I truly believe that AP and Christianity are completely compatible and that AP flows from Christianity naturally as a result of the fruit of the spirit (love, joy, peace, patience, kindness, goodness, faithfulness, gentleness and self-control).
In my current church (a Calvary Chapel), probably 90% of those with little ones are co-sleeping, about 1/2 to 3/4s wear their babies, about 1/2 cloth diaper, and all of them breastfeed.
As for discipline, I think you need to work with each child on the basis of what works, and evaluate and update as they grow up. What works at 2 isn't the same as what works at 8, or at 14 even with the same child.
The very short answer is that you defiantly can be both, or just see them as the same thing, as a part of each other.
These are my thoughts. I hope they are helpful to you as you walk this path.
post #17 of 48
Quote:
Originally Posted by hollycat View Post
there are tons of churches and church communities that support AP parenting. but if you want a church that doesnt reinforce heierarchical and rigid and dogmatic parenting - look for a church that isnt that way itself, you know what i mean?

the more dogmatic the church and the churches views adn the churches rules, the more dogmatic the thinking on all things will be....
That is not necessarily true. I belong to possibly the most hierarchical and dogmatic church on earth, and I have only heard pro-AP parenting advice from its representatives.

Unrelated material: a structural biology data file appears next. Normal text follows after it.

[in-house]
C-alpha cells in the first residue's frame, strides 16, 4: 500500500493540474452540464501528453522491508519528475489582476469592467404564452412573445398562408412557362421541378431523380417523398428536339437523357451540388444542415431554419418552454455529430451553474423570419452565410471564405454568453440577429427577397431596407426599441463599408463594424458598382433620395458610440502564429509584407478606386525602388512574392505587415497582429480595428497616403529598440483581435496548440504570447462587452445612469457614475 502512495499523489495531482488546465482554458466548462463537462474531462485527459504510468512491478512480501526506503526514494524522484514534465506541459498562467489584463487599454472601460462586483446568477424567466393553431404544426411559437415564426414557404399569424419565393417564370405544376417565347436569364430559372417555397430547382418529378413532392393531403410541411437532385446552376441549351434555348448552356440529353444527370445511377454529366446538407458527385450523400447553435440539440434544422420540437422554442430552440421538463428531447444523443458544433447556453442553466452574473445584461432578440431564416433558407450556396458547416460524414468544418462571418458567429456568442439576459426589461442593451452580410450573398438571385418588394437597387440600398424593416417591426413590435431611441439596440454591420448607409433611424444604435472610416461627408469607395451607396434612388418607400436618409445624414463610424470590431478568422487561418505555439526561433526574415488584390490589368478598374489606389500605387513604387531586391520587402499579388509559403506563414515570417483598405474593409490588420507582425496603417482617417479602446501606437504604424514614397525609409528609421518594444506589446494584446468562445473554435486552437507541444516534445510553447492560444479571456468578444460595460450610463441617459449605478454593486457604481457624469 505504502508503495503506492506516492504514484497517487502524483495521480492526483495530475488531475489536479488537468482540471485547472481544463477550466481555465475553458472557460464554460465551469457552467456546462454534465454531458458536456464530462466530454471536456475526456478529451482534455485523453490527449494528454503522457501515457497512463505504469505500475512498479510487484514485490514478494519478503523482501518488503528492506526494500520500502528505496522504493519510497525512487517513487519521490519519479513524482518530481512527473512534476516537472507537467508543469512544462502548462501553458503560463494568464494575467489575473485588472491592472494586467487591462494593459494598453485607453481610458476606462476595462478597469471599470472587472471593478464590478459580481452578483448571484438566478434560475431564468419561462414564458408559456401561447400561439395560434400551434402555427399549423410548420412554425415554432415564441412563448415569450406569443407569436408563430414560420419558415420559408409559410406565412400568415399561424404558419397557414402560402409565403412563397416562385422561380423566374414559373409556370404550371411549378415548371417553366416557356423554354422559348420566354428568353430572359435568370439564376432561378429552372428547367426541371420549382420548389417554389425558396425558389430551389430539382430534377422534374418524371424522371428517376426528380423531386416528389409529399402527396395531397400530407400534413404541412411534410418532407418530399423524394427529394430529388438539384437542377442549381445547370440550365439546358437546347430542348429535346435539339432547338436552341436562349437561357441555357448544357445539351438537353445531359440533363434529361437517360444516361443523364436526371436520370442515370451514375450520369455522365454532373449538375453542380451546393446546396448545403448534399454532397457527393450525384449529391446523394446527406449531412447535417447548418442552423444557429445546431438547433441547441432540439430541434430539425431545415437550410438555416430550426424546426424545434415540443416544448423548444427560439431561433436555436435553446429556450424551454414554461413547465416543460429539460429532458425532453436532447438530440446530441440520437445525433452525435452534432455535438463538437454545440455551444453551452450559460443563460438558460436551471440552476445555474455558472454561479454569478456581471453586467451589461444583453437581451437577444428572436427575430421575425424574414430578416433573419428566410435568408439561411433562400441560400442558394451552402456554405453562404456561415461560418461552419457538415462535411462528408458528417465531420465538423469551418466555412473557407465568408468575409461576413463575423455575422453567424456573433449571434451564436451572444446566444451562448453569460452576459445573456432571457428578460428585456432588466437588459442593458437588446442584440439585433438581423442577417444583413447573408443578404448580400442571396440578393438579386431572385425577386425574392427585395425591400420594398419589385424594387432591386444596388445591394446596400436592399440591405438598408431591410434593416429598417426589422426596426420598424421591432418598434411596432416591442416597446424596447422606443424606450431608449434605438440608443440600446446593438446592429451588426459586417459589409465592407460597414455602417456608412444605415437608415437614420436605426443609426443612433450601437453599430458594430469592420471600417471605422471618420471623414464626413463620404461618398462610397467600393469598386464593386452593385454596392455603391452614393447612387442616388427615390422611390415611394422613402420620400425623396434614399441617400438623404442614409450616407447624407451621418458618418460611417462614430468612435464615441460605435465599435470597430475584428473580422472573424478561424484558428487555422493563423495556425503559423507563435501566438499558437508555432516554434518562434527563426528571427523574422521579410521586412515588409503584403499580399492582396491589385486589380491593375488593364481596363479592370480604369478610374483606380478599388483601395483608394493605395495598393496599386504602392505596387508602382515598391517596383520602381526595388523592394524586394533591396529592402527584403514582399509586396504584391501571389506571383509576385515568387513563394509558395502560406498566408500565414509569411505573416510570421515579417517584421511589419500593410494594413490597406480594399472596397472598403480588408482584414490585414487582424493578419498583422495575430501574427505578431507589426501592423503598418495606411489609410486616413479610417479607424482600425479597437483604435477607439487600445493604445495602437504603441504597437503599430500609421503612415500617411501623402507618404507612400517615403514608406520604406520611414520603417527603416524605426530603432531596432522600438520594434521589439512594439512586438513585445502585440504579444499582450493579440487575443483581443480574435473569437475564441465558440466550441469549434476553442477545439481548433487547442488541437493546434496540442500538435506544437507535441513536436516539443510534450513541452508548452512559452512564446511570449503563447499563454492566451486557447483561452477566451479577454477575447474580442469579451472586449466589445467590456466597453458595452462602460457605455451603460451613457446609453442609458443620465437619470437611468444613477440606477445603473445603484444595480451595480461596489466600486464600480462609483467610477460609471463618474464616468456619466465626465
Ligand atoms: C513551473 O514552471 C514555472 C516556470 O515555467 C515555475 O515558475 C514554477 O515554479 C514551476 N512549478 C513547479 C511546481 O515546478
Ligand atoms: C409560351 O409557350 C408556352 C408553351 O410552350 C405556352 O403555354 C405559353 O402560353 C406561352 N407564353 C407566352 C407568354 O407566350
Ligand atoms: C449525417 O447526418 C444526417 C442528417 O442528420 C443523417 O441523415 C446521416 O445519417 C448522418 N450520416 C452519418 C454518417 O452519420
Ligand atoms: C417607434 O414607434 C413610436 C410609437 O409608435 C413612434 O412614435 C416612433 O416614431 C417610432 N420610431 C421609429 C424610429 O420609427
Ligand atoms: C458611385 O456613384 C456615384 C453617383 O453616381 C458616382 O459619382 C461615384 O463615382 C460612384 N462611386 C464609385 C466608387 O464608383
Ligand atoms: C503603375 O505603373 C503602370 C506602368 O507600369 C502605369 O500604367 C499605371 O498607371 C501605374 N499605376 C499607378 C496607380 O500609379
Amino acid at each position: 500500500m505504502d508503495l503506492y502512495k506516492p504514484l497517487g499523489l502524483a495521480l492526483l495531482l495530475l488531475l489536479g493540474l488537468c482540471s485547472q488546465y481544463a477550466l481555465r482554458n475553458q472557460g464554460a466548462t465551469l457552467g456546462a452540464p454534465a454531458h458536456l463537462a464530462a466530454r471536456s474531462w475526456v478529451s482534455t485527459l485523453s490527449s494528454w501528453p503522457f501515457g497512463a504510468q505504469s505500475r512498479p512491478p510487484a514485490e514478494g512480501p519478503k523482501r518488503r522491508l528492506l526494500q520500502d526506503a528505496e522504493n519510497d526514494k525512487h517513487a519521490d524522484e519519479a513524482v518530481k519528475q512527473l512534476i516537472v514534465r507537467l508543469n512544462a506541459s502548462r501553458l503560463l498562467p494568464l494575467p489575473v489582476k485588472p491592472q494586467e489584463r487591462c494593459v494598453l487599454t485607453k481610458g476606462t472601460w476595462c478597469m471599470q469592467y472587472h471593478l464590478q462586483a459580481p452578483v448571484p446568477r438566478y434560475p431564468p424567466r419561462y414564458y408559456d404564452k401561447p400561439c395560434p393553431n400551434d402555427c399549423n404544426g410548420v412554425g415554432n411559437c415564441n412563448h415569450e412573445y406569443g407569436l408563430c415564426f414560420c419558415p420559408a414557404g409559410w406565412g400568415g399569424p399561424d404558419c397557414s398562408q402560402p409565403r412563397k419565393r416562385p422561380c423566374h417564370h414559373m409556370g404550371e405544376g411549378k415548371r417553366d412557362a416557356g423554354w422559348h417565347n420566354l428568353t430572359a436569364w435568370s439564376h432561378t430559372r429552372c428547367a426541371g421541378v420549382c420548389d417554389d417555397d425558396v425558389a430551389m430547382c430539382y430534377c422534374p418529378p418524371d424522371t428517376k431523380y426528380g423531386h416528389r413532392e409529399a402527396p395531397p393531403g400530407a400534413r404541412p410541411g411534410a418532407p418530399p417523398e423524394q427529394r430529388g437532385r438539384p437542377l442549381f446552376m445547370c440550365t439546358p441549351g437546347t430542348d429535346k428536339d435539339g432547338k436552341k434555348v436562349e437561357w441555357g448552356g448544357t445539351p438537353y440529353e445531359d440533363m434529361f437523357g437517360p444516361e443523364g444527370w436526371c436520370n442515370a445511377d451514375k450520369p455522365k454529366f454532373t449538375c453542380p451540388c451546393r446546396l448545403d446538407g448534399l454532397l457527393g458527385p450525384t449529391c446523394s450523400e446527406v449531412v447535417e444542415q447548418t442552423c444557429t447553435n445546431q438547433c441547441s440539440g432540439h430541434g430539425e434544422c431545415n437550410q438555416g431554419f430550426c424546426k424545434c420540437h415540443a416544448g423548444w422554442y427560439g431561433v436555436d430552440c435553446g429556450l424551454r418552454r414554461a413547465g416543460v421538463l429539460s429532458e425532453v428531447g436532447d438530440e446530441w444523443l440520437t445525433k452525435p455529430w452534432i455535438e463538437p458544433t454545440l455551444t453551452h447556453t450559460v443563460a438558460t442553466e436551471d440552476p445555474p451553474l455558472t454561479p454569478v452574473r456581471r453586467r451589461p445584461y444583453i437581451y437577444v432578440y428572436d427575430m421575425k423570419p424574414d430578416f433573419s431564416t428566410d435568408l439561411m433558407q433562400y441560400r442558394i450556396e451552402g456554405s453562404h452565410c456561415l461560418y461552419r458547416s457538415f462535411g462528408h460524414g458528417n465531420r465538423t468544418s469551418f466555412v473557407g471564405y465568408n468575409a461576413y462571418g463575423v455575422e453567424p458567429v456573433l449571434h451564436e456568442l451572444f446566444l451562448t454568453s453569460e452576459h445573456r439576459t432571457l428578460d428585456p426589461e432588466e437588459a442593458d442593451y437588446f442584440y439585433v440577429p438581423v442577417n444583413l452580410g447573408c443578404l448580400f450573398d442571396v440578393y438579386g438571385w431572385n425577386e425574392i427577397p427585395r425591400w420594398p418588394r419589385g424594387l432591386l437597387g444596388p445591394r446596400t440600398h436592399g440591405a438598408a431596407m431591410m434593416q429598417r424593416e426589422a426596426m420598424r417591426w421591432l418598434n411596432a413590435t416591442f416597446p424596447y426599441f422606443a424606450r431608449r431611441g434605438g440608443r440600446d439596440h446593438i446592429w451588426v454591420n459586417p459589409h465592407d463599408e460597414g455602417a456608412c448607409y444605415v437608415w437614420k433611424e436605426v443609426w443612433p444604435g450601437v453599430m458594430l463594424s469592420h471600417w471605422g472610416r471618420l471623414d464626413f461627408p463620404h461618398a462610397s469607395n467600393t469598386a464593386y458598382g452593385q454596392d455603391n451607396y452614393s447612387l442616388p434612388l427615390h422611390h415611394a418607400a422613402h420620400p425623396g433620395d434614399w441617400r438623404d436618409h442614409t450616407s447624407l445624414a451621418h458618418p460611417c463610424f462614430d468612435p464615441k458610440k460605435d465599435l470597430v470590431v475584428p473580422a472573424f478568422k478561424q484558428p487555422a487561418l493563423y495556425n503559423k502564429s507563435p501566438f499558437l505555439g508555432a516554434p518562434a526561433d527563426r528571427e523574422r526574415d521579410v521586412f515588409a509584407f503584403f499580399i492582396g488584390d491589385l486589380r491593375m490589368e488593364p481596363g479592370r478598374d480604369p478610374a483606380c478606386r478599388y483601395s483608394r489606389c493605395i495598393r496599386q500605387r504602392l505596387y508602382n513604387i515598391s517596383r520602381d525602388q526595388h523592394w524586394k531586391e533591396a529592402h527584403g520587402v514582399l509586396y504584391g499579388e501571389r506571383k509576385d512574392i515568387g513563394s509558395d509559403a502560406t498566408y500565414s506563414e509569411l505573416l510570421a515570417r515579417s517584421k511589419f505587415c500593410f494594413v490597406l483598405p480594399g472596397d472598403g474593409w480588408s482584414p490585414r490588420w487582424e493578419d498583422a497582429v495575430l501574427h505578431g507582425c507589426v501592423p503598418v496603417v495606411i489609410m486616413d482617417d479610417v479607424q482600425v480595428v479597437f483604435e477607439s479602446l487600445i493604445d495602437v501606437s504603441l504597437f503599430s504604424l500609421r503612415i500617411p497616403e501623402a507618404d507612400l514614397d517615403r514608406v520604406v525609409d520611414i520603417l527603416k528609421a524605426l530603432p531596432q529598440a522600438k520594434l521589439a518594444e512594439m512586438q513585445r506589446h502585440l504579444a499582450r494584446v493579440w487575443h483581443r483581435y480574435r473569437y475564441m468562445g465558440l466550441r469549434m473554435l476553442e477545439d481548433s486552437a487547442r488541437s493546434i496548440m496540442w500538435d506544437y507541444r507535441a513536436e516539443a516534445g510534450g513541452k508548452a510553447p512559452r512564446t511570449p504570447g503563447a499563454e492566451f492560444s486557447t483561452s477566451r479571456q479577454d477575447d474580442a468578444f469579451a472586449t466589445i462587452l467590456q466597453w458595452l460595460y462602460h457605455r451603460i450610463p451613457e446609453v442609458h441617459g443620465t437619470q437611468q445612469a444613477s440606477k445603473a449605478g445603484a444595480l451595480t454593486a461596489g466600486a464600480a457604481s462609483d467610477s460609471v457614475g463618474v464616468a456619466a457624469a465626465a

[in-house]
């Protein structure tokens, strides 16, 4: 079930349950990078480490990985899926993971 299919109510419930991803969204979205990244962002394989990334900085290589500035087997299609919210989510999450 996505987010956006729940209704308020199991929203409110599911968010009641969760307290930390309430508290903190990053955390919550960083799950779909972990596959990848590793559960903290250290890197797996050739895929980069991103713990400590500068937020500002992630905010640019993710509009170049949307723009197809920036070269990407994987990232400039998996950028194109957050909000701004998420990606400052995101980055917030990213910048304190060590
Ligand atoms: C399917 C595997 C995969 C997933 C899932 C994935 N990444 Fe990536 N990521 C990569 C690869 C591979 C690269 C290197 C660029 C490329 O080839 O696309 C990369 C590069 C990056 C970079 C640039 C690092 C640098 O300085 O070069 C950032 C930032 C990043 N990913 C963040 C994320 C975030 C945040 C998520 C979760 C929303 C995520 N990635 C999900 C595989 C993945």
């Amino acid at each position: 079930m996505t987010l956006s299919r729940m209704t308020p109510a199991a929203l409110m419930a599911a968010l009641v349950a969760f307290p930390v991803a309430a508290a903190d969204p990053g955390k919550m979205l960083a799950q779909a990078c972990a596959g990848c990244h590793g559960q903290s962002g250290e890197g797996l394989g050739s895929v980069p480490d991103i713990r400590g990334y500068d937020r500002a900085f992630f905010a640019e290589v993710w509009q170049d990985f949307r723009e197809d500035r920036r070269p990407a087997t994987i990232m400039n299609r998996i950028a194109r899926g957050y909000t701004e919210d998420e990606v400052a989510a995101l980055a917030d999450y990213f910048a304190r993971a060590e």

Actually, I think only a very small number of Christian sects actually take this strict, harsh parenting stand. I am pretty sure the majority take no particular stand on AP or methods of day to day parenting, and its members parent in whatever way is usual in their area. But I have not tried them all, so I could be wrong.
post #18 of 48
I was going to recomend the Popcak's book, it is great. They also have a number of others.

Personally I believe AP parenting is very Christian. One of the biggest reasons the Church (Catholic) is so pro life is because we believe that everyone is a person and due the same respect as any one else. So as Christian parents our job is to guide and lead our children, not beat them.... as some misinterprate.
post #19 of 48
I am not Christian, but I would think that Jesus would be a very AP kind of guy .
post #20 of 48
YES!